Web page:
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Freezing, canning and drying for preservation of foods
Friday, 26 February, 2021, 14 : 00 PM [IST]
Ganesh Gaikwad & Dr Vijaya Pawar
Food preservation
Food is the basic necessity of life and is invaluable for healthy existence of human beings. Most of our food consists of agricultural and livestock products, which are usually seasonal and spoil quickly. Foods gradually undergo deterioration or spoilage from the time they are harvested, caught, slaughtered or manufactured unless it is preserved. Deterioration of food in some cases is accompanied by production of toxic substances while in other cases it results in losses of nutritional value. With the rapid increase in the population of the country, an enormous problem of maintaining sufficient safe and nutritious food supplies always exists. There is need of more quantity of food and at the same time good quality food is required i.e. food should be safe, wholesome, nutritive and balanced. Therefore, it is essential to possess knowledge of processing and preservation methods that produce/preserve best possible foods over a long period of time with minimum loss of nutritive value.

Food preservation can be defined as the science which deals with the methods of prevention of decay or spoilage of food, thus allowing it to be stored in a fit condition for future use. In order to store the foodstuffs for a longer period without spoilage, proper preservation is important. To make food available throughout the year, humans have developed methods to prolong their storage life i.e. to preserve them.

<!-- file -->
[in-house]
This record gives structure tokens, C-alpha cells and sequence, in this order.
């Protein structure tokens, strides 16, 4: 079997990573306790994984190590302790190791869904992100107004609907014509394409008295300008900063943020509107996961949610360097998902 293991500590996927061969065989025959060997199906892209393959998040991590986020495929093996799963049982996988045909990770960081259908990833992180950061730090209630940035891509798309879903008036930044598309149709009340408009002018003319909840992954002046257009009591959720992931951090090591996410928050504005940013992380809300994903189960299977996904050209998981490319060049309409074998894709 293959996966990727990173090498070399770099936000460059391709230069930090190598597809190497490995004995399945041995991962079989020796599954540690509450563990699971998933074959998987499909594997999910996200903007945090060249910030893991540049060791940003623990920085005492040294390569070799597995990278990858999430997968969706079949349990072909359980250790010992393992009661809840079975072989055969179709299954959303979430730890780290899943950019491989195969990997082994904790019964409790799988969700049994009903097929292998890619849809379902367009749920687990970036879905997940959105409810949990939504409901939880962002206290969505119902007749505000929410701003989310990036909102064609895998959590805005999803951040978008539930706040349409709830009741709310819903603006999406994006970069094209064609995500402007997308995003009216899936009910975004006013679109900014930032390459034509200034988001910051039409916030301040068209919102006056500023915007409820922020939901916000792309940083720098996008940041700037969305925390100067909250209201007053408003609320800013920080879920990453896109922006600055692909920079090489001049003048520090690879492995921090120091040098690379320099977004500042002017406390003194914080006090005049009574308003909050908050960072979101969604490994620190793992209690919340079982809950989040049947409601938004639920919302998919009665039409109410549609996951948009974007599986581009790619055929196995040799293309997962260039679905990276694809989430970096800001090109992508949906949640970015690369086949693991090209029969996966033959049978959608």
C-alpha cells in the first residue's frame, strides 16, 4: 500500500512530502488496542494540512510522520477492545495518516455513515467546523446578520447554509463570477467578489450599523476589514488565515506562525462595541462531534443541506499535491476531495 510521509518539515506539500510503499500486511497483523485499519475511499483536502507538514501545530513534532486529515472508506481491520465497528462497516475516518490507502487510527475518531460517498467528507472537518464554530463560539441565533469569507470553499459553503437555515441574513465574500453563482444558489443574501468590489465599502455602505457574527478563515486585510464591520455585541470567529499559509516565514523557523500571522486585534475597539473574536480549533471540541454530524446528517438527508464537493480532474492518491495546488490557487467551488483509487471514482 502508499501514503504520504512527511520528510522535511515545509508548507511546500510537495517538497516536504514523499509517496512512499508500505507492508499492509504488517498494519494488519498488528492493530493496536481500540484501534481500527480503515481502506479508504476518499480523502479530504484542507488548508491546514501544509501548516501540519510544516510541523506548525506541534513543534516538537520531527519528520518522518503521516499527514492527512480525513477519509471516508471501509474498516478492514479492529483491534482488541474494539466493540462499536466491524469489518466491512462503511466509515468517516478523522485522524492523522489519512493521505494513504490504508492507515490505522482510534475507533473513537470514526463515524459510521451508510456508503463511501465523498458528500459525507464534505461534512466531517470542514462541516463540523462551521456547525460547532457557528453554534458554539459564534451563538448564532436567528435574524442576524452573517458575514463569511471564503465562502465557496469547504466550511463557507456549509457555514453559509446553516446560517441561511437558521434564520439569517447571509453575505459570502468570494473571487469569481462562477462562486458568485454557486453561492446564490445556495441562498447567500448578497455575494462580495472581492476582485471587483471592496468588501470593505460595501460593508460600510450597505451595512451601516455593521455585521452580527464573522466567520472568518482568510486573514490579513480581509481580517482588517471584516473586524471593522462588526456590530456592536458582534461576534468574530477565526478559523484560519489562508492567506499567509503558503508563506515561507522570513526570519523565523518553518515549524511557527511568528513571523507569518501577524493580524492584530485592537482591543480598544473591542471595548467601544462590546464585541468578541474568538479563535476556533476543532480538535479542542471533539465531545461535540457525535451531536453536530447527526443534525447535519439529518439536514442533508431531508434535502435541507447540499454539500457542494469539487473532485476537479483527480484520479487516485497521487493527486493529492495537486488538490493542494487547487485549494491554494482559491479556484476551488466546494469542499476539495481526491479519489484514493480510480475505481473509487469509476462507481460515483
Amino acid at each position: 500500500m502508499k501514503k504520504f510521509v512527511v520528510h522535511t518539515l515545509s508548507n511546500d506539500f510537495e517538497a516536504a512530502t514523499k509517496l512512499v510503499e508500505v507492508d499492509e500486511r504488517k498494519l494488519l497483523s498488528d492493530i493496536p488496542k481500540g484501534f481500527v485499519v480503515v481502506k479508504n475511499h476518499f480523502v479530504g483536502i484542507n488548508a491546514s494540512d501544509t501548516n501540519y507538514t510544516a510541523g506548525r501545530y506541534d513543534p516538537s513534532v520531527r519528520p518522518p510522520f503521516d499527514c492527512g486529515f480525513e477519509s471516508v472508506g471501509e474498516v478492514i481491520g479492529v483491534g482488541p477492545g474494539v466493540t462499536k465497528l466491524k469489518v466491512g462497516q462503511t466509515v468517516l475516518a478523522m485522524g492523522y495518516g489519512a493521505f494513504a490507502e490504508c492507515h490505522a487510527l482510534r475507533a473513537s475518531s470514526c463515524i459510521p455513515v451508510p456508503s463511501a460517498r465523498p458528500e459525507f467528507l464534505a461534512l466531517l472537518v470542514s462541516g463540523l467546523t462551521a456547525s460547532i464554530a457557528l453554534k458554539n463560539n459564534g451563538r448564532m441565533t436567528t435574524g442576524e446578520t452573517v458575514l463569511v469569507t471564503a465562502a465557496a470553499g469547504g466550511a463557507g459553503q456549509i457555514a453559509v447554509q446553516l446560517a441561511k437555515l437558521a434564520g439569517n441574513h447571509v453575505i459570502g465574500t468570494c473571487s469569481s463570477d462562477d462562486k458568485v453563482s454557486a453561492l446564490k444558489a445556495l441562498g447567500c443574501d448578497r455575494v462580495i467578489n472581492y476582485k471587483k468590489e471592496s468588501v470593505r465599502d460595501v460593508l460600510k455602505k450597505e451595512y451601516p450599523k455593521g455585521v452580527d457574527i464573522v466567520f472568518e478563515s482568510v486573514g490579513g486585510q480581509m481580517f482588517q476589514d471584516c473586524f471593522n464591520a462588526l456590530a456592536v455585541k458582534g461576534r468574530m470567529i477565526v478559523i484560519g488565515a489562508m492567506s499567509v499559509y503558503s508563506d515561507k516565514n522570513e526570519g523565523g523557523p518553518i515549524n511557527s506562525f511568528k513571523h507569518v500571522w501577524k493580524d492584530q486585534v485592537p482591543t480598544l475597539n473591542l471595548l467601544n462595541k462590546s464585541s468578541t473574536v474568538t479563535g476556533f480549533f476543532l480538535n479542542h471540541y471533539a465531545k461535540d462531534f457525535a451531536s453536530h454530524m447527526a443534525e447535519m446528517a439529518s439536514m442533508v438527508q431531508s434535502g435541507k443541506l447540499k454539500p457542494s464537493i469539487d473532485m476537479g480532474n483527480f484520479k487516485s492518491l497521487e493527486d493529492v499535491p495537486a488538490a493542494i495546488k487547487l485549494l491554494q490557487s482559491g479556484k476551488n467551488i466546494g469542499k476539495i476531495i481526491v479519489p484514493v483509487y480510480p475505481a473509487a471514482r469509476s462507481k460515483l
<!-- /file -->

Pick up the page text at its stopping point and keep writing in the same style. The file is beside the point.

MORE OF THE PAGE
Advantages of Food Preservation
Food preservation can result in several advantages. These include: increased shelf-life, decreased hazards from microbial pathogen, decreased spoilage (microbial, enzymatic) inactivation of anti-nutritional factors, ensured round the year availability of seasonal foods, perishable foods that can be transported to far-off distances from the site of production, increased availability of convenience foods (e.g. Ready-to-serve beverages, Instant mixes etc.), increased variety of foods, some with enhanced sensory properties and nutritional attributes, preservation in some cases produces a different form of the products which are of great importance in various cuisines. E.g. raisins, squash and wines made from grapes.

Food preservation, any of a number of methods by which food is kept from spoilage after harvest or slaughter. Such practices date to prehistoric times. Among the oldest methods of preservation are drying, refrigeration, and fermentation. Modern methods include canning, pasteurisation, freezing, irradiation, and the addition of chemicals.

Drying is one of the oldest and the simplest method of preserving food. It refers to removal of water from the food. Dried foods are preserved because the available moisture level is so low that the microorganisms cannot grow and the enzyme activity is also controlled. Drying can be accomplished by a number of methods viz. sun drying, mechanical/ artificial drying and freeze drying etc. Dried foods are compact and lightweight; do not require refrigeration and last much longer than the fresh foods. Dried foods should be stored in airtight containers to prevent moisture from rehydrating them and allowing microbial growth.